I cannot understand why rogued certificate is thought harmful though It can be used to impersonate some website. The attacker can craft a rogued certificate with different identities and public key but the same signature through hash collision, such as md5 collision. But the attacker cannot aquire the private key corresponding to the public key in the rouged certificate. So in the handshake stage of SSL, the attacker can't decrypt the PreMasterKey encrypted by the public key, then the negotiation will be fail. Can anyone tell me where I was wrong. Truly appreciated.

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    $\begingroup$ What makes you think that the attacker cannot acquire the private key? Depending on how to generates the collision, the public key can be either a value he selected (in which case he can know the private key), or a known random value (and a nontrivial fraction of random 2048 bit values can be factored, being a smooth number times a large prime). $\endgroup$ – poncho Apr 21 '15 at 3:12
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    $\begingroup$ Read this. It talks about exactly how security researchers actually created a faked CA certificate and legit certificate colliding pair, got the legit certificate signed by a real CA (who was not in on this), and then put that signature on the CA cert to get a real signed CA cert for which they had the private key and which, had they not intentionally made the CA cert long-expired, they could have used in actual attacks. $\endgroup$ – cpast Apr 21 '15 at 3:26

Very basically, the hash collision it can be used to fool CA's to sign a certificate that stores one set of information in the certificate's attributes, while there the requester uses it to create one or more certificates with different attributes.

The attributes in the certificate are as important as the public key that is being signed. They contain, for instance, the information of the holder. For web certificates the most important holder attribute is the domain name of the server. It is of course of vital importance that the name cannot be changed. Another part of the attributes is the key usage, which defines how the key should be used. One very important bit is the bit that defines if the certificate can be used as CA certificate. If it can be set then the user may simply start acting as an intermediate CA, issuing certificates himself, for any domain.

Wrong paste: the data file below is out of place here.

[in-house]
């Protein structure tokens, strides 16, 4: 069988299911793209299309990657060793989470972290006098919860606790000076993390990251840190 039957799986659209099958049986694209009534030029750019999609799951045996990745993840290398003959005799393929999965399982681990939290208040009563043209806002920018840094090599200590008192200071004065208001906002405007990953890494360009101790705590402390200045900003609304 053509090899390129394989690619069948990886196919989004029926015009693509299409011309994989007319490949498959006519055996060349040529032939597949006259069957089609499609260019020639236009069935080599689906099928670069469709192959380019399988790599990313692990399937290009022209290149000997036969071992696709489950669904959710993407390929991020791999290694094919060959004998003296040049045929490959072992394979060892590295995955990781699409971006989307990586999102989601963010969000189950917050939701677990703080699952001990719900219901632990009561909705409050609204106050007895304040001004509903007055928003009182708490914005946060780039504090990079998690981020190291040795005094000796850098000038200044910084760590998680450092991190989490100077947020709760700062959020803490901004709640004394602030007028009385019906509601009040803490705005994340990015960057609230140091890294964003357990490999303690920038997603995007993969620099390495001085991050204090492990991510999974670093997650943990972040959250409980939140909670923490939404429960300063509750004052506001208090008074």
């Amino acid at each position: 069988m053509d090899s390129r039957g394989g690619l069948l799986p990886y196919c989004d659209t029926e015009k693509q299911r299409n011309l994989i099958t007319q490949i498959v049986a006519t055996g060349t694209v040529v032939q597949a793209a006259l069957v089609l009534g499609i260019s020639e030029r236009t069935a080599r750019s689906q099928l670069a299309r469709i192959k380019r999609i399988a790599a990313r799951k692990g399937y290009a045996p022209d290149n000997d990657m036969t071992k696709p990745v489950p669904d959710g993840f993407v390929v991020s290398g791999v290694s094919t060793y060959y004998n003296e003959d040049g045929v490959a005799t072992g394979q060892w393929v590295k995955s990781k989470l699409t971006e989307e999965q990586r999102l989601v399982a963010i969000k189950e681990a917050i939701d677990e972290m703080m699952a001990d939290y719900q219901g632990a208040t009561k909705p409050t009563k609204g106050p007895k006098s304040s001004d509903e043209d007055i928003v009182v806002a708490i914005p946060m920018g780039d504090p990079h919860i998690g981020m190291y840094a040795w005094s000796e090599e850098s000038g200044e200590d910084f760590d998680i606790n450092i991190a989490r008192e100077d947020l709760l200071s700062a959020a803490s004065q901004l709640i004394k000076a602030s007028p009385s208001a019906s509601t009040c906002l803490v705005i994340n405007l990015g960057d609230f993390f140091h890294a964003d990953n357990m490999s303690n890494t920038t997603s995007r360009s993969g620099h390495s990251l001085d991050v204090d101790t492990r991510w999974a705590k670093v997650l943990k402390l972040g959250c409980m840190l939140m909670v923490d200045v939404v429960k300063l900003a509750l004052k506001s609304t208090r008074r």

The public key stored in the certificate is only one part of information that is signed. That you can also sign another public key is not so much of a problem as the private key still needs to be controlled by the party sending the certificate request. This would only be a problem if the location of the private key is somehow part of the security properties covered by the certificate.

All in all, you seem to be focusing too much on the Public Key part and too little on the Infrastructure part of PKI. The attack isn't really a problem during the handshake of TLS, the attack is on the trusting of the certificate. The PKI method of establishing trust is used by TLS, it is not defined by it.

  • $\begingroup$ Follow the link @cpast gave me, I found the paper "MD5 considered harmful today". It's really useful. Now I know the attack scenario where rogued certificate is used. $\endgroup$ – chenxiang Apr 22 '15 at 0:32
  • $\begingroup$ Side node: it may be that the maximum path length is controlled by the CA certificates. In that case a well implemented client should not accept a leaf certificate for which the path length is out of range. $\endgroup$ – Maarten Bodewes Apr 23 '15 at 18:45

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